The 8-9 game pits Saint Joseph’s against Cincinnati. If you have followed Cincinnati all season, you know Bearcat fans have grumbled (not without cause) at all the late leads this team has blown. If Cincinnati crashes out, Mick Cronin will hear it from his fan base — hence the term “racket bracket.”

Let’s move to the East and the other side of the bracket (where the East winner plays Midwest champion in the Final Four national semifinals).

The 6-11 game has not yet been decided. Notre Dame is the 6, and the Irish will face Michigan or Tulsa on Friday. Notre Dame coach Mike Brey finally made his first Elite Eight last season, so he’s not in a hugely urgent situation, but he’s like to at least make the round of 32. Michigan coach John Beilein has had to endure all sorts of injuries to his roster this season (again), so if he gets past Tulsa, he would be able to own a Dance victory this season. Frank Haith of Tulsa MUST beat Michigan in order to feel he’s done a credible job this season. If he faces Notre Dame, he simply wouldn’t feel as much pressure.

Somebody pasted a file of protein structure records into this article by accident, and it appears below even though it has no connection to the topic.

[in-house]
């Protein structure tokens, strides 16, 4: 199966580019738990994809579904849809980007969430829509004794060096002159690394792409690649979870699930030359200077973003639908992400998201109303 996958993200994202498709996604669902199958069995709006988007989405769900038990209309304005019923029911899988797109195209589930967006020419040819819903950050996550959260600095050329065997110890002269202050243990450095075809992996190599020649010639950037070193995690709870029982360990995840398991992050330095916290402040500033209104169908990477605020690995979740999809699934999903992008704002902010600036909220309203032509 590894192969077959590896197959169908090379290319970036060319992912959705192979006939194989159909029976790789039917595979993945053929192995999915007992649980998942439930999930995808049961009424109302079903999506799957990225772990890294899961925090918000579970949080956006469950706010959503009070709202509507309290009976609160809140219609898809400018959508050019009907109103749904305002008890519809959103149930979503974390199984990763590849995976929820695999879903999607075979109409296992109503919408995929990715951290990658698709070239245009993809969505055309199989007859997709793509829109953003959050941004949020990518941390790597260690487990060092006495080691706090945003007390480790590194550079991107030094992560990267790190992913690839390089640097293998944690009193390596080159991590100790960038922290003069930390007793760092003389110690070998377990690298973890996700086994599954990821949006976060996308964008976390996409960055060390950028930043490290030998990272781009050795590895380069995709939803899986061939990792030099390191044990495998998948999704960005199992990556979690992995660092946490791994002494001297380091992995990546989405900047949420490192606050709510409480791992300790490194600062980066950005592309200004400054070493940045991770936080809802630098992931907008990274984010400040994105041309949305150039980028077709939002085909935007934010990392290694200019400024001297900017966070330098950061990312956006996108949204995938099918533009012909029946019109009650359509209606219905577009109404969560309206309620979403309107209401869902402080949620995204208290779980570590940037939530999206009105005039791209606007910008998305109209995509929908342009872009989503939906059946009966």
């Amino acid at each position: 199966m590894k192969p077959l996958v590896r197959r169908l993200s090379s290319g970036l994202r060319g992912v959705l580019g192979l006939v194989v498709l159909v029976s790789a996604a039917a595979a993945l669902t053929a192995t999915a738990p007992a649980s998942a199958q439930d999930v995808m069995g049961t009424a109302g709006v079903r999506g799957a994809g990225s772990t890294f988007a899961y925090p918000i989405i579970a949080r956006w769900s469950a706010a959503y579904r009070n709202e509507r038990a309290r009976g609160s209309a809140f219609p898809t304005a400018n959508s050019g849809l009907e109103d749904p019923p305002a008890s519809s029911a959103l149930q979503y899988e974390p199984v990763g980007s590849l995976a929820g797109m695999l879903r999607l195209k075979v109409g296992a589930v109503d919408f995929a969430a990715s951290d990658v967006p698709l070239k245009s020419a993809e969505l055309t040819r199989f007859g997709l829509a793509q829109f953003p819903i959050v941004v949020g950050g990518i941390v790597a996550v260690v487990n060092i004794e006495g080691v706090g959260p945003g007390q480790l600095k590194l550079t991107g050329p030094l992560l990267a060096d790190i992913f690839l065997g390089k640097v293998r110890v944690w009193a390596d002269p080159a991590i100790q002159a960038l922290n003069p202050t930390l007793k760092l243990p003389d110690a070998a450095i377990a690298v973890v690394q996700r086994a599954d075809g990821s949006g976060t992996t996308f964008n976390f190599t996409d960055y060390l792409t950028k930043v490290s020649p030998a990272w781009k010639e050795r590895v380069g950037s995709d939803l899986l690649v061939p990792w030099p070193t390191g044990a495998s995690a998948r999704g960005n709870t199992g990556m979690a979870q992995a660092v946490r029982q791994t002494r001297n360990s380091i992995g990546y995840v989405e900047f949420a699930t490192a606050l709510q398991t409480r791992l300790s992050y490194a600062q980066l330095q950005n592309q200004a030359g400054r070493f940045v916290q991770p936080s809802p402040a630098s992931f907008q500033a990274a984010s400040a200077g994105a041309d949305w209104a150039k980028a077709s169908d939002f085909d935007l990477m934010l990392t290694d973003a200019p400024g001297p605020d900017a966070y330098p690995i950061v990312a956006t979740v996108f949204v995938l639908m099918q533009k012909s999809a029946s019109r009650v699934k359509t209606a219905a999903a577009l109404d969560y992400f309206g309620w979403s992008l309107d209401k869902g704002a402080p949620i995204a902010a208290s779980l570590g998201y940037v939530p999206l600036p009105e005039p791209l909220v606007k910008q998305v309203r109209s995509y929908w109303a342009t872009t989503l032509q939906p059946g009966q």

Notre Dame gets the slight nod due to being seeded five notches higher.


The 7-10 game in the East is Wisconsin versus Pittsburgh. Wisconsin’s Greg Gard has already pulled off one of the best coaching jobs in the country, and he just got retained as the permanent head coach after serving in an interim capacity following the departure of Bo Ryan. He’s fine.

Pittsburgh head coach Jamie Dixon would quiet a lot of noise from his fan base if he can win this game. Dixon needs this game more than Gard, to a considerable extent.

The 8-9 game is USC and Providence. USC head coach Andy Enfield has completed a successful season by leading the Trojans back to the tournament. A win here is gravy. Providence, with Ben Bentil and Kris Dunn, needs to make use of two dynamic players and win a game being played in the Friars’ Eastern time zone. Providence coach Ed Cooley needs this game more, even though he’s done very well to lead the Friars to three consecutive NCAA tournament appearances.